Blackwater Ordered to Suspend Operations

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The security firm "Blackwater" protects American government civilian employees in Iraq.

It has been ordered to suspend operations, following a shooting incident on Sept. 16 that left at least 11 Iraqis dead.

President Bush has asked his national security advisers to find out what happened.

Blackwater USA has a reputation for aggression in Iraq, but now it's on the defense.

Iraq's Prime Minister Al Maliki said, "We don't accept Iraqis being killed like this."

He charged the company with a "major crime" and said it is not the first but the seventh time.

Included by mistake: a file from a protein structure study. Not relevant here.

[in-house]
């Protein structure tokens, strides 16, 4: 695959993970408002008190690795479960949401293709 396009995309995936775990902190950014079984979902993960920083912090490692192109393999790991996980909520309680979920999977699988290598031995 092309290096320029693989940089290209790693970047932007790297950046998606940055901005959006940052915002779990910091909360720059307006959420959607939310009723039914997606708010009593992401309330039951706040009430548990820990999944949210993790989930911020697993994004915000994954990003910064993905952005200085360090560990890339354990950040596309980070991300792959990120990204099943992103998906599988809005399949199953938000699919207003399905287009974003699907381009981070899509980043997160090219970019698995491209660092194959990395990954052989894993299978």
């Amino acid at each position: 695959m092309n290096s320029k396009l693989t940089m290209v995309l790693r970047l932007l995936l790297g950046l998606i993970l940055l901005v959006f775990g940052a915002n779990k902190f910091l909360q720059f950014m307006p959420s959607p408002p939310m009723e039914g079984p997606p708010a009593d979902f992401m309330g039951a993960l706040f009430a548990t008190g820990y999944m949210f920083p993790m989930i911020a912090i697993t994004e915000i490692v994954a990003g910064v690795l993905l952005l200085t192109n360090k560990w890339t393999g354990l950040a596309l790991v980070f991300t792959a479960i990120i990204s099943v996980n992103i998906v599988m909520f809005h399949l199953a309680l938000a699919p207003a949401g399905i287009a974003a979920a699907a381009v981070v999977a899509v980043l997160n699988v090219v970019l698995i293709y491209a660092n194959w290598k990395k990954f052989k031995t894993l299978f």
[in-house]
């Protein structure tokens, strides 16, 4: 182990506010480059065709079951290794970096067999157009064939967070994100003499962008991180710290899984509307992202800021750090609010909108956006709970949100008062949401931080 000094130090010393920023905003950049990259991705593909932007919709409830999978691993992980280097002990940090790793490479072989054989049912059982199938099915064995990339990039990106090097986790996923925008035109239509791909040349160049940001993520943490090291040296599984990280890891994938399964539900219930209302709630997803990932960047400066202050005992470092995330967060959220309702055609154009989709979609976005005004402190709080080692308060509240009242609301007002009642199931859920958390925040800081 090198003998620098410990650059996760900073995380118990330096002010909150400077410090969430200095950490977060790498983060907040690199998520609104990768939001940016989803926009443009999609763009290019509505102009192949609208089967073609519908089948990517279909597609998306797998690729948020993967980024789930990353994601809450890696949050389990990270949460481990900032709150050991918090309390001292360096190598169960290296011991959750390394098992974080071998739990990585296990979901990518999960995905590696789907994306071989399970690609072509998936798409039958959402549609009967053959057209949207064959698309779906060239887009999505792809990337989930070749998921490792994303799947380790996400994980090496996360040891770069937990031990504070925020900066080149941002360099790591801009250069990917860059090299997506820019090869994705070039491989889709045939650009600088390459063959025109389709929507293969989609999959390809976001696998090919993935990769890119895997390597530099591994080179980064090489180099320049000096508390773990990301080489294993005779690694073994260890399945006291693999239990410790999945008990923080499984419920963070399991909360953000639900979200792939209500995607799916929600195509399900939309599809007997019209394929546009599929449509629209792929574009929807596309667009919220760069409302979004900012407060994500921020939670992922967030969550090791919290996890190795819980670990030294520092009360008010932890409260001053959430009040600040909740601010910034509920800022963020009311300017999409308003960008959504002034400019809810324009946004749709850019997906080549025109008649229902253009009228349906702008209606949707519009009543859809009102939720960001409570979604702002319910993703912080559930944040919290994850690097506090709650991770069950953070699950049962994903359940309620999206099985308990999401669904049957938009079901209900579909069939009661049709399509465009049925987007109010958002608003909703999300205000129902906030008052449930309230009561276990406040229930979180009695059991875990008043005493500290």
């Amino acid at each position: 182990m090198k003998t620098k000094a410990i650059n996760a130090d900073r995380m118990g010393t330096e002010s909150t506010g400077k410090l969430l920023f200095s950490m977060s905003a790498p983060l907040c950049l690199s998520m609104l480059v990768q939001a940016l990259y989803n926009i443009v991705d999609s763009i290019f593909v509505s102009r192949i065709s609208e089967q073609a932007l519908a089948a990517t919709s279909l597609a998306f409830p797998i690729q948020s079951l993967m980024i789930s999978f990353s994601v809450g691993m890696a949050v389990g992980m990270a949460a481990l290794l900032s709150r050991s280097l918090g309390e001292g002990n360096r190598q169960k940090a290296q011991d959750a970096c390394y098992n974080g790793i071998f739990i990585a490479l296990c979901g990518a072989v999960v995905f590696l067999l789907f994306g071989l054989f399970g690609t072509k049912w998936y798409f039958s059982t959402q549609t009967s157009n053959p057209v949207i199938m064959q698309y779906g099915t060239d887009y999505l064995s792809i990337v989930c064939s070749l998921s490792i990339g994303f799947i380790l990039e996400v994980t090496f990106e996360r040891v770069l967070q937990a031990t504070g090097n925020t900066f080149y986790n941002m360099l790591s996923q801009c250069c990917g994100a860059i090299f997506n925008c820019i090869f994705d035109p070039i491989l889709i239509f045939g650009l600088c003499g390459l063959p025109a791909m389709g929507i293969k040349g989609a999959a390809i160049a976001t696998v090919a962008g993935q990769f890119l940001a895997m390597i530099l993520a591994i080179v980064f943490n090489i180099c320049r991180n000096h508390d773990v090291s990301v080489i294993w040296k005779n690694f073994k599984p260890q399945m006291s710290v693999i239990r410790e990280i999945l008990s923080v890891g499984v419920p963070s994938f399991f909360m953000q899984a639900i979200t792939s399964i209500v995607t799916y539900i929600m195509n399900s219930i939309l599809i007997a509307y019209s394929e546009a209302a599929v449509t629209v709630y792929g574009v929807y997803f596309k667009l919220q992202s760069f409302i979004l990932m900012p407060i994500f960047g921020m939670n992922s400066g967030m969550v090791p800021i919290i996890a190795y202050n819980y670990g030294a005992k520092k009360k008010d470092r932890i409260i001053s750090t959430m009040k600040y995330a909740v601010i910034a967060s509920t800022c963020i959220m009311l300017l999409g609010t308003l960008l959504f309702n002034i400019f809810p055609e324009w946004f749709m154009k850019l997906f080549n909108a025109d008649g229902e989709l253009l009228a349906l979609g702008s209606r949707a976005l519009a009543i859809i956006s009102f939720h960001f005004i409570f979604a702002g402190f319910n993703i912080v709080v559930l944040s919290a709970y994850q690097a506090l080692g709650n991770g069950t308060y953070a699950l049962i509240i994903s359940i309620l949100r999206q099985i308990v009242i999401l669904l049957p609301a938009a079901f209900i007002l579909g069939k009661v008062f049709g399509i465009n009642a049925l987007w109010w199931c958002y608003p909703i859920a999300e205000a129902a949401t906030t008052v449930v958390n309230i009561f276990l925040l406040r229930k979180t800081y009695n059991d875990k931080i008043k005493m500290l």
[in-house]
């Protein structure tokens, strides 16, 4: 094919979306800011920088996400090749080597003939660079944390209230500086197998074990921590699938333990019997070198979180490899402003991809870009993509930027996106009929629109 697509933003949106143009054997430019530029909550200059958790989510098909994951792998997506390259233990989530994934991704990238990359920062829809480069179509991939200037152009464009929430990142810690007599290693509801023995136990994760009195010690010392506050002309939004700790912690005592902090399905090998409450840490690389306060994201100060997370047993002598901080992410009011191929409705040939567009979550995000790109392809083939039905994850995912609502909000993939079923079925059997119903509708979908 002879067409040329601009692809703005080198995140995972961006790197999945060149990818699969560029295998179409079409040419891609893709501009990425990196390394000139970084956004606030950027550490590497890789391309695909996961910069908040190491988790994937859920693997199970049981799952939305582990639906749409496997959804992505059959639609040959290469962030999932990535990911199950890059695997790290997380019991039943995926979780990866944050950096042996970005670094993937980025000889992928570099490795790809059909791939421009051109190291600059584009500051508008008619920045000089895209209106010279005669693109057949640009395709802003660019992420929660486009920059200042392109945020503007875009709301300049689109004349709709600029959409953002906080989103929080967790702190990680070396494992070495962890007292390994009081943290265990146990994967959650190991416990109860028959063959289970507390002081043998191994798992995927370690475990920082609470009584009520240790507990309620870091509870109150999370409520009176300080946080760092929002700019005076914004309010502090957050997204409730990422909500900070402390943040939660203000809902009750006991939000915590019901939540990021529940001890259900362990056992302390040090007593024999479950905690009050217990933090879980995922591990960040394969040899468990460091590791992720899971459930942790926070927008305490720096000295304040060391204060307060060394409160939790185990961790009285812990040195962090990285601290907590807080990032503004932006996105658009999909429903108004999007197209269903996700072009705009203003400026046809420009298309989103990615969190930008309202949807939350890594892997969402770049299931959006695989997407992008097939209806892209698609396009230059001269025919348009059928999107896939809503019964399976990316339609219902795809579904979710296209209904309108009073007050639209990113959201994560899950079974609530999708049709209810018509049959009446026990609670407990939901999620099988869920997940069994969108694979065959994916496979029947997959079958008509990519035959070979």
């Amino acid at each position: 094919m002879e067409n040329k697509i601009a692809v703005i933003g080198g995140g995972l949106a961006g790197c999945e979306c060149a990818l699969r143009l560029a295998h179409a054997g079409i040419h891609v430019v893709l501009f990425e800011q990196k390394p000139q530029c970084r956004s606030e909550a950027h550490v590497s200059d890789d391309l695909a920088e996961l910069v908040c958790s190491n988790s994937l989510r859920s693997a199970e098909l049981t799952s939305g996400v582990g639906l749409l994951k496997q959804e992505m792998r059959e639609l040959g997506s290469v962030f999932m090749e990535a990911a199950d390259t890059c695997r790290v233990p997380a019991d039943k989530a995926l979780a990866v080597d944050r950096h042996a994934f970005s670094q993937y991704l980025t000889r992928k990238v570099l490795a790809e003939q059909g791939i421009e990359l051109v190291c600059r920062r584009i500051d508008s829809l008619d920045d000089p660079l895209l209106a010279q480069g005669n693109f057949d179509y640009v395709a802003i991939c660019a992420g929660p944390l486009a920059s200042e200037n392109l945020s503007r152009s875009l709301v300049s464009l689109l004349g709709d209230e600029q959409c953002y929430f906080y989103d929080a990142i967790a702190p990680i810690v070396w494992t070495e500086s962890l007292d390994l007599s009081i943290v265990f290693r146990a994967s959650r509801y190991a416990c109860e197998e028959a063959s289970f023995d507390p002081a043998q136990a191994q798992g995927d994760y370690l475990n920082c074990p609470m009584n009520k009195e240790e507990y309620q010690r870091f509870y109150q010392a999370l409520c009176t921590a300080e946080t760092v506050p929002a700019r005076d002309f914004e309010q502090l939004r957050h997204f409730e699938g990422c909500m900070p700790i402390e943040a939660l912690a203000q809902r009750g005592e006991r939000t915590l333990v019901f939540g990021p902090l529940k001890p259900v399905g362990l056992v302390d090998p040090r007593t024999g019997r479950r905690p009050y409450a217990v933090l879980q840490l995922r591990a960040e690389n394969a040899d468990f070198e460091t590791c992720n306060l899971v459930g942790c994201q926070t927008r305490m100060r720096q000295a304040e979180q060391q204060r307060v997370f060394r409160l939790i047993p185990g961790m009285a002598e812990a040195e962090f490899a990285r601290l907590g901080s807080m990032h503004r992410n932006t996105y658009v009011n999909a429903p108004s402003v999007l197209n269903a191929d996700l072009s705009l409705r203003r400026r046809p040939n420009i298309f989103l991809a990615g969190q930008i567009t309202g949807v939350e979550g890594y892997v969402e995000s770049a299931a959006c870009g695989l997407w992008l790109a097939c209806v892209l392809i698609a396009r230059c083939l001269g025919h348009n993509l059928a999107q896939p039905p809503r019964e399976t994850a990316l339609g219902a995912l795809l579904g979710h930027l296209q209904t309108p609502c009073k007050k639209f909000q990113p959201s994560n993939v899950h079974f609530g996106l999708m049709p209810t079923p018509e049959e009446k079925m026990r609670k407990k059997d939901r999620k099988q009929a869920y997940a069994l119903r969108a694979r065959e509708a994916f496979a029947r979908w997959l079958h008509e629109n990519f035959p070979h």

While the Iraqi Ministry of Defense reiterated it had revoked Blackwater's license. The U.S. could not or would not say whether Blackwater even has an Iraqi license, or, is under a U.S. government contract.

"It's not as simple as people would like it to appear. There are many ramifications to this whole case," U.S. Embassy Spokeswoman Mirembe Nantongo said.

If Blackwater is under a U.S. contract there are still rules that apply. Security contractors can fire only aimed shots with due regard for the safety of innocent bystanders.

For now, Blackwater and the U.S. officials they protect, are confined to the green zone.

"It has a significant impact on our operations but there are other imperatives at play here," Nantongo added.

Imperatives such as helping the Iraqi government quell public outcry without crippling U.S. operations along with Blackwater.

The Iraqis are now saying Blackwater won't be kicked out of the country, but that the guards involved in the incident must be held accountable.

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